Sitting Disease Research Takes a Surprising Turn

A study published online by the International Journal of Epidemiology seems to upend some of the conventional wisdom on sitting disease research.

The study found no link between sitting and “all-cause mortality” (the likelihood of dying of any cause). Several earlier studies found a relationship independent of other physical activity between sitting and diseases like diabetes and cancer, as well as early death from any cause. This study looked only at the risk of early death in a group of urban office workers.

You can read the study yourself. It’s available free online: “Associations of sitting behaviours with all-cause mortality over a 16-year follow-up: the Whitehall II study.”

The study’s lead author, Richard Pulsford of the University of Exeter in the UK, says, “Our findings suggest that reducing sitting time might not be quite as important for mortality risk as previously publicized and that encouraging people to be more active should still be a public health priority.”

The study’s authors think that the relatively active lifestyle of the urban Londoners that the study measured may have protected them from their sedentary work days. Office workers who take a nice long walk to and from the subway and otherwise pursue an active urban lifestyle may show fewer effects of sitting disease than those who commute by car, for example.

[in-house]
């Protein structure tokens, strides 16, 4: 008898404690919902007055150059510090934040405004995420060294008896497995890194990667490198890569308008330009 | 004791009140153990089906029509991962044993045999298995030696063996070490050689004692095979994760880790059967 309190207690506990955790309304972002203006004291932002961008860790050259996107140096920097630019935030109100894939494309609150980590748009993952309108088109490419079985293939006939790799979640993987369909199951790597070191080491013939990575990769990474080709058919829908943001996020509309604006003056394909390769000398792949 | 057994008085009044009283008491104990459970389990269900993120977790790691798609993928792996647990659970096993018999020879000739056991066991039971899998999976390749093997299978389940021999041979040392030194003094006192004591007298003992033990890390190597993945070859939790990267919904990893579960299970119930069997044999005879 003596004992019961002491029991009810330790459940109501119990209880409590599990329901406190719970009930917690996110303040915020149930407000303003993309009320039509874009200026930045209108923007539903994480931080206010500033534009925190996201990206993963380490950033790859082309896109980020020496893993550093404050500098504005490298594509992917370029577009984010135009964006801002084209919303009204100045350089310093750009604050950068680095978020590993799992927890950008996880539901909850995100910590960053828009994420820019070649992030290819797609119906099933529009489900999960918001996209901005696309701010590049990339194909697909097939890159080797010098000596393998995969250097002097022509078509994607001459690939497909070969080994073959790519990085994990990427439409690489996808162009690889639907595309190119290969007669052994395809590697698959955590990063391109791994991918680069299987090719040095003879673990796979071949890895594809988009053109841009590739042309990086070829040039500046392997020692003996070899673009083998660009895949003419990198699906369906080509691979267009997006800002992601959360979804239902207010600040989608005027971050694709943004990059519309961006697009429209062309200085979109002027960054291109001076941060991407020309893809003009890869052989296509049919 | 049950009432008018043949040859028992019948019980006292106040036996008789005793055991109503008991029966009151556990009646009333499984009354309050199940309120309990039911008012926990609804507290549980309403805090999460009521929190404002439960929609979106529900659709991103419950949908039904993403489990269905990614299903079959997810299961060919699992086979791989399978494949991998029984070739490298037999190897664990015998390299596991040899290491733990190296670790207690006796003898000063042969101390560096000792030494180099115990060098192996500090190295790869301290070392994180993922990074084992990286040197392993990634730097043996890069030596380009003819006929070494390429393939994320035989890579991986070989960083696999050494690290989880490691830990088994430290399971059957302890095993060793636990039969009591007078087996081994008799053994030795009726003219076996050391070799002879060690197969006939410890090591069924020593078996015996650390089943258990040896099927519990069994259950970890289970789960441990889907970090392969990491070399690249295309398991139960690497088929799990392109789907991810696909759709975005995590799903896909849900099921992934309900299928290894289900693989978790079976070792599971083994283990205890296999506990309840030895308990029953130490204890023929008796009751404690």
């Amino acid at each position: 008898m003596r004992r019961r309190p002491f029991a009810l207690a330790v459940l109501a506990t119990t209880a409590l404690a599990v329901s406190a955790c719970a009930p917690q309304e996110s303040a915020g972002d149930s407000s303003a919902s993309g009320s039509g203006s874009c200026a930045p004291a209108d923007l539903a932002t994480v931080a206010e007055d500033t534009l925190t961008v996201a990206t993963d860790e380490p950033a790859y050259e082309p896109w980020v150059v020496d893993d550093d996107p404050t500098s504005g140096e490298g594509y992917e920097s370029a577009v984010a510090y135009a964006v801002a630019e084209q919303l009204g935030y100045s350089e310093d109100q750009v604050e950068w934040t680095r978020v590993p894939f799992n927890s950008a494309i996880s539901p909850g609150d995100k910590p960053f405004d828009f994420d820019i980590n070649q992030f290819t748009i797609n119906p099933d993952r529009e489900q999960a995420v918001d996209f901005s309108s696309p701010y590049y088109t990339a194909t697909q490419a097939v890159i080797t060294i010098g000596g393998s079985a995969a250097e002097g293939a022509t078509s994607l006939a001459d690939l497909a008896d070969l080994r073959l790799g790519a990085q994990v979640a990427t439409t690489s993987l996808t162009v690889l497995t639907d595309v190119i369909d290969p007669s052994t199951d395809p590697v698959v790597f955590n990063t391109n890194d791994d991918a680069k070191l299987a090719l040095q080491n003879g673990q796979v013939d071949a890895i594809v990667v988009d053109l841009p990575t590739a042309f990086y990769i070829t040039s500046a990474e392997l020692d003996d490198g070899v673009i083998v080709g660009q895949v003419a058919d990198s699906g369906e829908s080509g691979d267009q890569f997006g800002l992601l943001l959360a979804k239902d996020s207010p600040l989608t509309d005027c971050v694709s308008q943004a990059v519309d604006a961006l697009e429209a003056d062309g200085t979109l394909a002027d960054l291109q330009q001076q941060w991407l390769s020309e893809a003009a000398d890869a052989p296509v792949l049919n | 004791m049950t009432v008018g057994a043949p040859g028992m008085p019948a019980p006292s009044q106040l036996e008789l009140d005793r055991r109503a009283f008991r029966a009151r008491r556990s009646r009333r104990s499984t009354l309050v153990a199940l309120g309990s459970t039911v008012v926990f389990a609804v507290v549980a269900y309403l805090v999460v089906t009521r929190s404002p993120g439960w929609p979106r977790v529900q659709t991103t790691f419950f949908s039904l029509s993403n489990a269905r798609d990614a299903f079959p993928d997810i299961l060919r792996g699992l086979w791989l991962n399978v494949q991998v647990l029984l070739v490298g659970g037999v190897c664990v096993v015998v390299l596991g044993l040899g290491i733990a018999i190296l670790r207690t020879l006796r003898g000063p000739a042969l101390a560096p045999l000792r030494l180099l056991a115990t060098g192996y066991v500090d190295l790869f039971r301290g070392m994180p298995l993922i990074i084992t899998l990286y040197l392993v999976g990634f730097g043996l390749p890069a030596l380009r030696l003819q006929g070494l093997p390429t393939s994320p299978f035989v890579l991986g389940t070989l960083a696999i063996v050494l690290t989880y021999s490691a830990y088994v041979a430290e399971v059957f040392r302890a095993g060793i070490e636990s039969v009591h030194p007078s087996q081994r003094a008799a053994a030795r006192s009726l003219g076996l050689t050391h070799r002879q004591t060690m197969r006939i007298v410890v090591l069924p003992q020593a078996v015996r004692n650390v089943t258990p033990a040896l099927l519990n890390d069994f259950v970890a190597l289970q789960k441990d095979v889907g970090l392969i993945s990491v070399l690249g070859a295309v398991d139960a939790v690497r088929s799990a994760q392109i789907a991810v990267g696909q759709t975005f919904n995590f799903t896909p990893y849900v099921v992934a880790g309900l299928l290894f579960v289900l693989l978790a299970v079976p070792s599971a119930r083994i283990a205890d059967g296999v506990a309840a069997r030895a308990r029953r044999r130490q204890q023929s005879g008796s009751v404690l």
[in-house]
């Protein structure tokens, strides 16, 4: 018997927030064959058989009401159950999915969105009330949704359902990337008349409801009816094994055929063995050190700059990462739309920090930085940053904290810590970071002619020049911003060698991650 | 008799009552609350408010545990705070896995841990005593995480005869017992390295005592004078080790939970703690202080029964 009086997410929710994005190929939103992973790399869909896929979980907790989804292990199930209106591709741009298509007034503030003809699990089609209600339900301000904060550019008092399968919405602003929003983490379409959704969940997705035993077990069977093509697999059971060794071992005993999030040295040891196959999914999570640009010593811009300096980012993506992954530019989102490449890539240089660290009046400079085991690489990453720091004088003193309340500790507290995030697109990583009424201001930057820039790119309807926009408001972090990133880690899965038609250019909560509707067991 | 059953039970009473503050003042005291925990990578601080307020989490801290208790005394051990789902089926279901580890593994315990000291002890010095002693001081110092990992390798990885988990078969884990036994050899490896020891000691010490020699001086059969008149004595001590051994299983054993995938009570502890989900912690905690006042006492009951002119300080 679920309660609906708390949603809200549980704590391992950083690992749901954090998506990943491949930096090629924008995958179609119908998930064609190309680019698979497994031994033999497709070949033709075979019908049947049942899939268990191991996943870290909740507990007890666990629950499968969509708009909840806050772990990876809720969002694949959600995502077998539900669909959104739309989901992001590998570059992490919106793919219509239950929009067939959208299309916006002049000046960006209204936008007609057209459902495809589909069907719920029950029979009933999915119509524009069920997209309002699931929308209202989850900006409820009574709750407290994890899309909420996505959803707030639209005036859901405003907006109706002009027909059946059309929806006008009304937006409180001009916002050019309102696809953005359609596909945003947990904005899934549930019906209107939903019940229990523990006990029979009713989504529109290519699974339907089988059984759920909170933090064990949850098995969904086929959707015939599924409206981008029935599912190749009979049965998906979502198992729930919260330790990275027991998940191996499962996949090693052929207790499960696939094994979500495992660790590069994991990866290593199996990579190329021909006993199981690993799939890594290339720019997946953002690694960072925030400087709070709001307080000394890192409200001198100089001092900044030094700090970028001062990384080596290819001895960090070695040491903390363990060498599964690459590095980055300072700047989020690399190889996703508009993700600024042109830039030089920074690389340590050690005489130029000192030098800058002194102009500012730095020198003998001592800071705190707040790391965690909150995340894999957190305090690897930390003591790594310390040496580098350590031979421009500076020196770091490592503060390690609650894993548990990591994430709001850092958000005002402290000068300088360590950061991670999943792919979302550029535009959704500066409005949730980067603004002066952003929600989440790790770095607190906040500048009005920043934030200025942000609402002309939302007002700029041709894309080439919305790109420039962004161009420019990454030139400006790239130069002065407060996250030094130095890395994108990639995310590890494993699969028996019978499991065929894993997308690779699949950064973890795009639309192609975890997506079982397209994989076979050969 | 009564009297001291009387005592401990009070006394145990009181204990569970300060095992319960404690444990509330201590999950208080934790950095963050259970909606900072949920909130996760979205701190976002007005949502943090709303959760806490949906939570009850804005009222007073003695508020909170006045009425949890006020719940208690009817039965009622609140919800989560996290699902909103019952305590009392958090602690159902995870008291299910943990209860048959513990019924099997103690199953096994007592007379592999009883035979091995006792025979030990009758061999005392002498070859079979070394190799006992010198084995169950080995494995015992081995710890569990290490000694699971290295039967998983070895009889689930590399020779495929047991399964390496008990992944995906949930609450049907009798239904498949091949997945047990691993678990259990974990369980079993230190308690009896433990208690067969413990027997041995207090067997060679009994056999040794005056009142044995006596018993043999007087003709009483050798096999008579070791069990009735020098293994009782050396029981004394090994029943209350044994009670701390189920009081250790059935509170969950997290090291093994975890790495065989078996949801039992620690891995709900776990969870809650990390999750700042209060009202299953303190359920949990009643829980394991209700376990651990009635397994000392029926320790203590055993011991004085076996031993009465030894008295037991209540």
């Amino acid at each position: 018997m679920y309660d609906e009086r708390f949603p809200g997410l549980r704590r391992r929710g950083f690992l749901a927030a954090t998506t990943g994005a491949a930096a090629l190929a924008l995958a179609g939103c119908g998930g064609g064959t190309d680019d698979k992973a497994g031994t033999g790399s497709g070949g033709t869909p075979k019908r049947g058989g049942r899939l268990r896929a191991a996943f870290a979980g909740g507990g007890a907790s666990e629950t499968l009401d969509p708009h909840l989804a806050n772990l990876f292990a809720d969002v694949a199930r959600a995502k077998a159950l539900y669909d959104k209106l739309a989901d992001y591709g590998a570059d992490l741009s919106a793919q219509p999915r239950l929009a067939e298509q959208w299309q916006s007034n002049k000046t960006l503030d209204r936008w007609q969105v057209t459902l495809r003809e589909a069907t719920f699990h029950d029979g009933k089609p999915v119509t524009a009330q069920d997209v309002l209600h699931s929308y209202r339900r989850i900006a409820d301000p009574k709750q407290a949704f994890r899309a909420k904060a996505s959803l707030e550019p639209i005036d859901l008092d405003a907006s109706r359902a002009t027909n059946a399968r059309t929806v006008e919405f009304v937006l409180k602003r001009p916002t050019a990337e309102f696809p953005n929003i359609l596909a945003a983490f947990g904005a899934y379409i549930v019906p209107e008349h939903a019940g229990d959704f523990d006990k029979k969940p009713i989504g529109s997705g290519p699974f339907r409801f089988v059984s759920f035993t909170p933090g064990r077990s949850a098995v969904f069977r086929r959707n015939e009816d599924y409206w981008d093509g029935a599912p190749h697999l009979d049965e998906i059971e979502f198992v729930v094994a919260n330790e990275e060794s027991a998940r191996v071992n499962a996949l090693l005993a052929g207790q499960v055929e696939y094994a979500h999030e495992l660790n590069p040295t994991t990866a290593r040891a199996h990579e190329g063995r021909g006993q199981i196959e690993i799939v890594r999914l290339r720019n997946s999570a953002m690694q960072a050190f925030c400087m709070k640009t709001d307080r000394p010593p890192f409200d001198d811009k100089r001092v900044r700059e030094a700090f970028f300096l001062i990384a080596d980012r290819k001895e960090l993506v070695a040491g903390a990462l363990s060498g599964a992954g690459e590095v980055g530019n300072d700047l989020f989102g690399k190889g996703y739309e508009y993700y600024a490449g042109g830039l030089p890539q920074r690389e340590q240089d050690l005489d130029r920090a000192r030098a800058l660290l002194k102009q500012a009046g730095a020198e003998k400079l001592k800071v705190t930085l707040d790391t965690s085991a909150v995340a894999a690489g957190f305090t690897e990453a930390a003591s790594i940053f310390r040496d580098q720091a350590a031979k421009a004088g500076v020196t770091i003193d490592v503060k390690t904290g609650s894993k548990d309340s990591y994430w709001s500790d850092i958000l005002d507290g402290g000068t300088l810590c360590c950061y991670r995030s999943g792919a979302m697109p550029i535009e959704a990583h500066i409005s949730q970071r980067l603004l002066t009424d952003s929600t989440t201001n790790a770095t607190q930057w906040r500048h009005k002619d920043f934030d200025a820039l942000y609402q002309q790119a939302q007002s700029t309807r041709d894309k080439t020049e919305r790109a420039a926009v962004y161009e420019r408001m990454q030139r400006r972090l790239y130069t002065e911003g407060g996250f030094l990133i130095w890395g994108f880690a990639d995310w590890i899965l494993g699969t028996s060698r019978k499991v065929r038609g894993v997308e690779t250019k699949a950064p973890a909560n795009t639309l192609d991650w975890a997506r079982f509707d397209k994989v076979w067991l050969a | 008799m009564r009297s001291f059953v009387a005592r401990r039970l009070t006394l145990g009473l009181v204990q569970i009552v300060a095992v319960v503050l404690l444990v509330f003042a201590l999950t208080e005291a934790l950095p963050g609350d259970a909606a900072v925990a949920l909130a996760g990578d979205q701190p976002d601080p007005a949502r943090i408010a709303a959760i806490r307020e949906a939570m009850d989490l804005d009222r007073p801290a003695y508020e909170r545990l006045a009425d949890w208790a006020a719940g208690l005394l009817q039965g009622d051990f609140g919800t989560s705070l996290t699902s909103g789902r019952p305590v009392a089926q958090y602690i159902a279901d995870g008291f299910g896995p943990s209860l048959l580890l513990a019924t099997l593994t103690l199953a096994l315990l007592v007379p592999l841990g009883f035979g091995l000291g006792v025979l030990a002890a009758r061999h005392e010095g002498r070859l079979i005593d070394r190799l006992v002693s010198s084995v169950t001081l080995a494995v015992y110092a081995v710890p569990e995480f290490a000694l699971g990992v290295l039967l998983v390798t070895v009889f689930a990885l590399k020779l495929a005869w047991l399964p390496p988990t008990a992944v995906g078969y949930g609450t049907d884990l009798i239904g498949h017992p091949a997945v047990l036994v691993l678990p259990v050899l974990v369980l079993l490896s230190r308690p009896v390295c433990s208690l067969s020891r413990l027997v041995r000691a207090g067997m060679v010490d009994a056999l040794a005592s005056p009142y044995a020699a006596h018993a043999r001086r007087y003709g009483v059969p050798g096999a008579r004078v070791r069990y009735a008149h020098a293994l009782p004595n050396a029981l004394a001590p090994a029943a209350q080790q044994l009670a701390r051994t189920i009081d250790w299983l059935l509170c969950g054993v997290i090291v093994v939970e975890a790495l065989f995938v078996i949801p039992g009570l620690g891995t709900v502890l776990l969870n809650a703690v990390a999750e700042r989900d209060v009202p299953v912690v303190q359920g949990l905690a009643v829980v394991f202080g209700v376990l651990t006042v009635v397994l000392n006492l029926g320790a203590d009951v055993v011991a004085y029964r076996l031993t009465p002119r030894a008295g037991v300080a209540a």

Other studies have hinted at the protective benefits of physical activity outside of work for sedentary office workers. I’m intrigued to see what future research will reveal about the relative risks of sedentary behavior like sitting versus the risks of not exercising enough. It’s pretty clear from the research how much exercise we need to do to stay healthy. It’s not so clear yet how much less sitting we should be doing.

I doubt that this one study will dismantle the need for further research in the fields of sedentary studies and inactivity physiology, though you might think it already has from some of the headlines reporting on this study. The most egregious media over-reach in reaction to this study might be this Gizmodo headline: “Standing Desks Are Mostly Bullshit.”

Note to the reporters at Gizmodo: You don’t have to dig too deeply to discover that there are plenty of other good, scientifically sound reasons to use a standing desk. Sign up for the Well9to5 newsletter to stay on top of this and other office-wellness trends and issues.

Posted in Sitting Disease.

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